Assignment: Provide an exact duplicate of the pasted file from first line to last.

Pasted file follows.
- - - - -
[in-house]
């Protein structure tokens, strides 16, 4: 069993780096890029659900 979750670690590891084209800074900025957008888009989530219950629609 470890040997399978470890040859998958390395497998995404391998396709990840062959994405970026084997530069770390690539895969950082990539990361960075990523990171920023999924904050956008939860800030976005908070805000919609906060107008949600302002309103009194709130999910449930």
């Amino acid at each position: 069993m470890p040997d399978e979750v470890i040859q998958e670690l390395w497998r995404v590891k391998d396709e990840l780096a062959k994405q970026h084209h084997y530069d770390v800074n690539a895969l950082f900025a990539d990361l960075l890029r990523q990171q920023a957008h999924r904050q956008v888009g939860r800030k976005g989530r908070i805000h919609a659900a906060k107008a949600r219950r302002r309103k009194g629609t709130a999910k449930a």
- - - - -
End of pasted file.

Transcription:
[in-house]
């Protein structure tokens, strides 16, 4: 069993780096890029659900 979750670690590891084209800074900025957008888009989530219950629609 470890040997399978470890040859998958390395497998995404391998396709990840062959994405970026084997530069770390690539895969950082990539990361960075990523990171920023999924904050956008939860800030976005908070805000919609906060107008949600302002309103009194709130999910449930």
């Amino acid at each position: 069993m470890p040997d399978e979750v470890i040859q998958e670690l390395w497998r995404v590891k391998d396709e990840l780096a062959k994405q970026h084209h084997y530069d770390v800074n690539a895969l950082f900025a990539d990361l960075l890029r990523q990171q920023a957008h999924r904050q956008v888009g939860r800030k976005g989530r908070i805000h919609a659900a906060k107008a949600r219950r302002r309103k009194g629609t709130a999910k449930a």